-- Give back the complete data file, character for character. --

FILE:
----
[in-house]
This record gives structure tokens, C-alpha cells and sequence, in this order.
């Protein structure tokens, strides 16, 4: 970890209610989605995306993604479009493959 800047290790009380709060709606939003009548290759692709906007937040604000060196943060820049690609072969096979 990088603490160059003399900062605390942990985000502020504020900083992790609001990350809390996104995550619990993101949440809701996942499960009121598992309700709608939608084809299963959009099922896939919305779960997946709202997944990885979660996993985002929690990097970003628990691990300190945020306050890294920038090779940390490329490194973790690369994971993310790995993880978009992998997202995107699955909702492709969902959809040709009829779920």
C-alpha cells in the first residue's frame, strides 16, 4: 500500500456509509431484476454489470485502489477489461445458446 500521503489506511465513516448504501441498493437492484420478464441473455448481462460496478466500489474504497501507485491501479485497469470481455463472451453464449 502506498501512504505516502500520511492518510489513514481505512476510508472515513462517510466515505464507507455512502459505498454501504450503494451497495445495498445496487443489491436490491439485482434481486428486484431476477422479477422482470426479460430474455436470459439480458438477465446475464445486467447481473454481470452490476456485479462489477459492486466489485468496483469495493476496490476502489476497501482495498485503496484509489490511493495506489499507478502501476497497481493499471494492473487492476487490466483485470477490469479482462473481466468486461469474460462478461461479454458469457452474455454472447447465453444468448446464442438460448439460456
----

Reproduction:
[in-house]
This record gives structure tokens, C-alpha cells and sequence, in this order.
């Protein structure tokens, strides 16, 4: 970890209610989605995306993604479009493959 800047290790009380709060709606939003009548290759692709906007937040604000060196943060820049690609072969096979 990088603490160059003399900062605390942990985000502020504020900083992790609001990350809390996104995550619990993101949440809701996942499960009121598992309700709608939608084809299963959009099922896939919305779960997946709202997944990885979660996993985002929690990097970003628990691990300190945020306050890294920038090779940390490329490194973790690369994971993310790995993880978009992998997202995107699955909702492709969902959809040709009829779920």
C-alpha cells in the first residue's frame, strides 16, 4: 500500500456509509431484476454489470485502489477489461445458446 500521503489506511465513516448504501441498493437492484420478464441473455448481462460496478466500489474504497501507485491501479485497469470481455463472451453464449 502506498501512504505516502500520511492518510489513514481505512476510508472515513462517510466515505464507507455512502459505498454501504450503494451497495445495498445496487443489491436490491439485482434481486428486484431476477422479477422482470426479460430474455436470459439480458438477465446475464445486467447481473454481470452490476456485479462489477459492486466489485468496483469495493476496490476502489476497501482495498485503496484509489490511493495506489499507478502501476497497481493499471494492473487492476487490466483485470477490469479482462473481466468486461469474460462478461461479454458469457452474455454472447447465453444468448446464442438460448439460456